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CREATION OF MADISON COUNTY, ALABAMA

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  • Ann B. Chambless
    Madison County, Mississippi Territory, became Madison County, Alabama. However, one must recognize that the boundaries have changed several times since 1808
    Message 1 of 1 , Sep 30, 2010
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      Madison County, Mississippi Territory, became Madison County,
      Alabama. However, one must recognize that the boundaries have changed
      several times since 1808 when Madison County, Mississippi Territory was
      first established. In 1807, Thomas Freeman, Government Surveyor, was
      assigned to survey the lands in the "Triangle" which became Madison
      County, Mississippi Territory on December 13, 1808. (Madison County
      was created by the governor of the Mississippi Territory who named it
      after President James Madison.) The first census of the inhabitants
      of Madison County, Mississippi Territory was taken in January 1809. The
      first sale of land in this area took place in Nashville, TN, in August
      1809. The Land Office for Madison County, Mississippi Territory, was
      moved from Nashville, TN, to Huntsville, AL, in 1811.
      In December 1819, when Alabama progressed from territorial status to
      statehood as the 22nd state of the Union, Huntsville was chosen as the
      temporary capital. Here, Alabama's first constitution was drafted, its
      first governor inaugurated, and its first legislature convened.

      One of the best histories of the early history of Madison County,
      Alabama, was written by Judge Thomas Jones Taylor (1829-1894). Judge
      Taylor's original manuscript was written in the early 1880s, and it
      covered the history of the first 100 years of the area that became
      Madison County.
      The manuscript was skillfully edited into 17 chapters and entitled A
      HISTORY OF MADISON COUNTY AND INCIDENTALLY OF NORTH ALABAMA 1732-1840 by
      W. Stanley Hoole and Addie S. Hoole who copyrighted the material. In
      1976, their book was published by the Confederate Publishing Company,
      University of Alabama, and I am lucky enough to have a copy.
      The first chapter is entitled: THE BEGINNINGS, 1732-1800. Chapter 2
      covers the Indian cessions. This chapter mentions that when the
      Mississippi Territory was ceded to the United States in 1802, the
      Cherokee and Chickasaw tribes claimed the area that became Madison
      County, Alabama with the greater part being claimed by the Chickasaws.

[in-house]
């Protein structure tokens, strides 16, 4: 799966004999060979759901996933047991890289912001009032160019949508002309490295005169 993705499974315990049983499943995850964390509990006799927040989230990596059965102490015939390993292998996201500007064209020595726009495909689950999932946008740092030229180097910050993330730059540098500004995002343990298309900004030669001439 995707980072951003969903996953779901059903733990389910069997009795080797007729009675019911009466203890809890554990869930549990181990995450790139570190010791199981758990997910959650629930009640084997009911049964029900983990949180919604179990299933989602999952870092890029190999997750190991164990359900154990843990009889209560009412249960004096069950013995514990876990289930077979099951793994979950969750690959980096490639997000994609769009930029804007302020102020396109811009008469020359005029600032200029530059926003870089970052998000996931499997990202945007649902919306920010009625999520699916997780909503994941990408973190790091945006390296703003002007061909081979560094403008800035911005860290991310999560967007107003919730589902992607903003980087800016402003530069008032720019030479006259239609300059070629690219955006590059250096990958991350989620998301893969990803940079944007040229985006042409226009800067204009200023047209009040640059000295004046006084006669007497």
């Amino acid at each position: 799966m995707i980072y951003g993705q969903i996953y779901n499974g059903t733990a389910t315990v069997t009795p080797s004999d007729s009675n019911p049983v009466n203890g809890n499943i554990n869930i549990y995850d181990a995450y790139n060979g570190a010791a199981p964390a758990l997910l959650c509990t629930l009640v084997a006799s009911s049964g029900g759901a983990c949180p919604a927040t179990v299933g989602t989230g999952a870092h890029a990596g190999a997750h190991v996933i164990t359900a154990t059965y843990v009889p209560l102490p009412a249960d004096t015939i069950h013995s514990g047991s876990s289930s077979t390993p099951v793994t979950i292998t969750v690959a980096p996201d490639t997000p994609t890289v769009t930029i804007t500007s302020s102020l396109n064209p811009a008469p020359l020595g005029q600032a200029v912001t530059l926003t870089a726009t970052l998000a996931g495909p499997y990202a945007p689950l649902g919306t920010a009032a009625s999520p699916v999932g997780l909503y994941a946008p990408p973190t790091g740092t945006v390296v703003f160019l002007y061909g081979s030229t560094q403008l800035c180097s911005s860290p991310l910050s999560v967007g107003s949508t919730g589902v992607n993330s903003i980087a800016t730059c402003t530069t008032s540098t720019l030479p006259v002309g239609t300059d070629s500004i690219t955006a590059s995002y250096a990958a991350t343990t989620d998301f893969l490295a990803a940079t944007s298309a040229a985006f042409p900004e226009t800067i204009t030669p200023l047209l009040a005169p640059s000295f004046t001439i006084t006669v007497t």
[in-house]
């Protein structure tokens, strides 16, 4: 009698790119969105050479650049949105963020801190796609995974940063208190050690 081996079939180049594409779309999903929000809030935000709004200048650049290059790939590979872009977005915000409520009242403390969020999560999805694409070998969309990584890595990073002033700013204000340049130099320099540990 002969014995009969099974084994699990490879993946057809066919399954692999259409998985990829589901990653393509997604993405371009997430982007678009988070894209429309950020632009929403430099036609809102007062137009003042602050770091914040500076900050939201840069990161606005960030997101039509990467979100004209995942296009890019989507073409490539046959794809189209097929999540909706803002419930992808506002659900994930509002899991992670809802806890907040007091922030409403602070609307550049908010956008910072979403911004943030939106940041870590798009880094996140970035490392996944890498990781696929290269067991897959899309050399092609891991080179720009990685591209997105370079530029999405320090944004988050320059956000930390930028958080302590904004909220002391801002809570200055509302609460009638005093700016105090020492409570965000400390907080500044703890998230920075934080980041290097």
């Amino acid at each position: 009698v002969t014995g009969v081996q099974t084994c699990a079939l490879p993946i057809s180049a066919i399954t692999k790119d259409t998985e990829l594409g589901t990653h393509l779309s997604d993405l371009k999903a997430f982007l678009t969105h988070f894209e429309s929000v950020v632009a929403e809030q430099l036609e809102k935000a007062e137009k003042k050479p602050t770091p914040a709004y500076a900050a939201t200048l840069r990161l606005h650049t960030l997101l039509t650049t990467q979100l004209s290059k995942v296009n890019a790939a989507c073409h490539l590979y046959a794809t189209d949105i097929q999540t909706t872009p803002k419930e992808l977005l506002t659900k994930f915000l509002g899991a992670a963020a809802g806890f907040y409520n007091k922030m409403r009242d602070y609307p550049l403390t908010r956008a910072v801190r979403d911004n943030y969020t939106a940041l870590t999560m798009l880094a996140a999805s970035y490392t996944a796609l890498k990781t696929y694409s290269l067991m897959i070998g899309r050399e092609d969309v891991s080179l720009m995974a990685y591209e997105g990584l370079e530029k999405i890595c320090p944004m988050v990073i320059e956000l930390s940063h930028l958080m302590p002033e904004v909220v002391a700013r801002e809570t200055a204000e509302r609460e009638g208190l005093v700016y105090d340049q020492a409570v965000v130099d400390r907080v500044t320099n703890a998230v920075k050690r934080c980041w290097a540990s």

In 1807 the Chickasaws relinquished most of the territory they claimed.
      About the same time the Cherokees ceded to the U.S. all claim they
      had to all the territory north of the Tennessee and WEST of what became
      the eastern boundary of Madison County. Judge Taylor's manuscript
      included a detailed description of the original eastern boundary of
      Madison County, Mississippi Territory.
      Chapter 3 is entitled FIRST SETTLERS in the COUNTY. Chapter 4 is
      entitled SETTLEMENTS BY PIONEERS, 1805 to 1809. Chapter 5 covers
      Pioneer Life.
      Chapter 6 is entitled SURVEY AND SALE OF PUBLIC LANDS in 1809. This
      chapter's first sentence reads: "In the year 1807 the general surveyor
      for Mississippi territory was authorized to contract for the survey of
      public lands in his jurisdiction to which the Indian title had been
      extinguished." Then Judge Taylor stated: "The survey of old Madison
      was the first land surveyed in North Alabama. The survey was reported
      to the (U.S.) Land Office in the month of May 1809, and the lands were
      offered for sale in August of the same year."
      Chapter 9 is entitled SETTLERS IN THE YEAR 1809. Chapter 8 and Chapter
      9 cover the founding of Huntsville and the early settlers in Huntsville.
      Chapter 12 is entitled TENNESSEE VALLEY FROM 1818 to 1820.
      Throughout the book, Judge Taylor mentioned areas now in Jackson County,
      Alabama, including (but not limited to) old Decatur County, Woodville,
      Bellefonte, the first attempt at "taming" the Paint Rock River, the Cole
      and Clay plantations in Jackson County, AND the first sale of government
      lands in Jackson County in 1830. He also touches on some families who
      were among the early settlers in Madison County, Mississippi Territory,
      who moved to Jackson County after Jackson County was established in
      December 1819. I might add here that after government land was first
      offered for sale in Jackson County in June 1830, even more former
      Madison County residents moved to Jackson County when they were sure
      they could obtain a clear title to their land.
      Ann B. Chambless


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